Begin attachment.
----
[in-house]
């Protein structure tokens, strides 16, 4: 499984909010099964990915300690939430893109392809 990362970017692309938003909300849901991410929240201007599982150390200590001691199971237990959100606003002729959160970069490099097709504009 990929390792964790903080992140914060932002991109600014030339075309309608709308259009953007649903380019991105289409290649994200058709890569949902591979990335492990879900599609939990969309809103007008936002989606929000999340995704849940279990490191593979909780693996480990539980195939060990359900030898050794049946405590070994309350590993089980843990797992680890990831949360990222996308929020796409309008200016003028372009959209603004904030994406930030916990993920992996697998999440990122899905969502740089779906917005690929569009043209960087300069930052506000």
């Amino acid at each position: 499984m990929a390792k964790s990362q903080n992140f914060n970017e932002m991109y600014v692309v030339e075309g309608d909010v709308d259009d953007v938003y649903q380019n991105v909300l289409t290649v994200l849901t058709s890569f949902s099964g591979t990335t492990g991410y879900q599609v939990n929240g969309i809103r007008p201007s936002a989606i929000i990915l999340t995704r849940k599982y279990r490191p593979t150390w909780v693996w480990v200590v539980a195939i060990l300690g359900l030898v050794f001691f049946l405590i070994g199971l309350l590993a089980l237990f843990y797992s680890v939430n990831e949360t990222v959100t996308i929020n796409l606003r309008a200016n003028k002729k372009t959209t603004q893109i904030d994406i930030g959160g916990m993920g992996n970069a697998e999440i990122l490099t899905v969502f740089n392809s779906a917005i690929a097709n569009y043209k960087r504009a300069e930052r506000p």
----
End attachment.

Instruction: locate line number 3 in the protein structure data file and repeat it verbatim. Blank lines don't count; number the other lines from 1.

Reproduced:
């Amino acid at each position: 499984m990929a390792k964790s990362q903080n992140f914060n970017e932002m991109y600014v692309v030339e075309g309608d909010v709308d259009d953007v938003y649903q380019n991105v909300l289409t290649v994200l849901t058709s890569f949902s099964g591979t990335t492990g991410y879900q599609v939990n929240g969309i809103r007008p201007s936002a989606i929000i990915l999340t995704r849940k599982y279990r490191p593979t150390w909780v693996w480990v200590v539980a195939i060990l300690g359900l030898v050794f001691f049946l405590i070994g199971l309350l590993a089980l237990f843990y797992s680890v939430n990831e949360t990222v959100t996308i929020n796409l606003r309008a200016n003028k002729k372009t959209t603004q893109i904030d994406i930030g959160g916990m993920g992996n970069a697998e999440i990122l490099t899905v969502f740089n392809s779906a917005i690929a097709n569009y043209k960087r504009a300069e930052r506000p």